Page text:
Friday, March 4, 2011

Early Encounters of the Labyrinth Kind

Labyrinths and mazes have fascinated me for as long as I can remember. As a child, this fascination was in the form of playful challenges and games. I remember while visiting the dentist office I would hurriedly page through the Highlights for Children magazine to the maze page, hoping that some previous patient hadn’t already completed the challenge. I still have the labyrinth game I received at age 12. It was the only desire on my birthday wish list that year and it occupied many hours of my time as a young girl.

As an adult, when I began studying peacekeeping, spirituality and mediation, I was led to encounter the labyrinth in a new way, this time not for games, but as a tool to support spiritual exploration and self-awareness.

My first encounter on a canvas labyrinth was far from pleasant, but the result was life changing. I walked a large 36 foot canvas labyrinth, similar to the above photo, as part of a breakout workshop at a national church convention.

There were 30 or more people walking this labyrinth at the same time, and I was fully occupied by trying not to lose my place on the path amidst the crowd. So much so that I was entirely unable to release that anxiety and breathe into a contemplative mindset. I was so relieved by finally reaching the center that I felt exhausted. Yet, as I stood in the center, I observed others on the labyrinth path who appeared joyful, tearful or otherwise immersed in a deep prayerful experience. Captivated by the observance that this labyrinth encounter offered the potential for much depth in human spiritual experience, I returned to the labyrinth room later when no one else was walking. There, by myself, I could explore the mystical meandering path with a calm heart and spirit. Inspired, I returned to the labyrinth several times during the conference week. Each time my labyrinth encounter was different. It became a quiet refuge from the busy conference setting.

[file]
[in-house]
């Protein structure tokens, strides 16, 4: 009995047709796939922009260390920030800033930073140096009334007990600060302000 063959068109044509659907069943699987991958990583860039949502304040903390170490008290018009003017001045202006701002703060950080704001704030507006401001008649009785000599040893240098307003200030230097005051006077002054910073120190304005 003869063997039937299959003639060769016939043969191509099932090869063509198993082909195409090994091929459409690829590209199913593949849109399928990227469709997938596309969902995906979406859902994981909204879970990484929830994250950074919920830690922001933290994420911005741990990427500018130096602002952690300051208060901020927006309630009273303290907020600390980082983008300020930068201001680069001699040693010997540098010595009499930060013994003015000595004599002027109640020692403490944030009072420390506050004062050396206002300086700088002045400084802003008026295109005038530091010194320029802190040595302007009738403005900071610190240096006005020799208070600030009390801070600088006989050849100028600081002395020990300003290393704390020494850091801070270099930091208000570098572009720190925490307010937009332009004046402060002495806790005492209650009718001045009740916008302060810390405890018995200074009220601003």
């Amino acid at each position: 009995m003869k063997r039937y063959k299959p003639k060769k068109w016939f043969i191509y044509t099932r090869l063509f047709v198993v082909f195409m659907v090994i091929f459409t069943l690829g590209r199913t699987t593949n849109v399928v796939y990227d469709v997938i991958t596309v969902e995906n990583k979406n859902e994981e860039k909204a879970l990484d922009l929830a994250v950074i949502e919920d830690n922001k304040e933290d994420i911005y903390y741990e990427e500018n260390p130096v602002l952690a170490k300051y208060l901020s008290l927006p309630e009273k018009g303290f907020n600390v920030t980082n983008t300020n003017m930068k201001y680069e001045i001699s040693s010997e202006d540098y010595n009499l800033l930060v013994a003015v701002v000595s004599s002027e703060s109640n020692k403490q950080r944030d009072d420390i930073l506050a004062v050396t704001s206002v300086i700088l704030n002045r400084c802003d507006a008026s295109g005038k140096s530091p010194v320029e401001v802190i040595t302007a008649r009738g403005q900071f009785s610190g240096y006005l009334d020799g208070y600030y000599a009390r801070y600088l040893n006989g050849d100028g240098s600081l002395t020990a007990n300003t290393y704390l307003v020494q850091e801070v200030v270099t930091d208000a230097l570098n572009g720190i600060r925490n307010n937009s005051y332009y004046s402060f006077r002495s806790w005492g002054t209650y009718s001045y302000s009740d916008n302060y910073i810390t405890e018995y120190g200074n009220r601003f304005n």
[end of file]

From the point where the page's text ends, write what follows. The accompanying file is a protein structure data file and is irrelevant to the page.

Intrigued, I returned home and began to research labyrinths. I mowed my first labyrinth two weeks later into a clearing on our five acre property. This labyrinth lasted through the winter. These early days were the first steps on a journey of delight. As I worked with the labyrinth form, I re-connected with my creativity in a way that was integrated with my spiritual path. The journey served me through periods of grief and personal challenges as well as joyful celebrations.

While I define my childhood fascination being related more to puzzle mazes, I was delighted to revisit the Highlights magazine in October 2004 to discover an article on labyrinths. See

It teaches children the same method for drawing a pattern as I explored in my early research, and suggests walking the labyrinth to think through a problem, relax before a test or sports match, calm down when angry or cheer up when feeling sad. I am encouraged by the thought that children of today will grow up learning about the labyrinth not just as a game, but also as a process to experience and embrace life.

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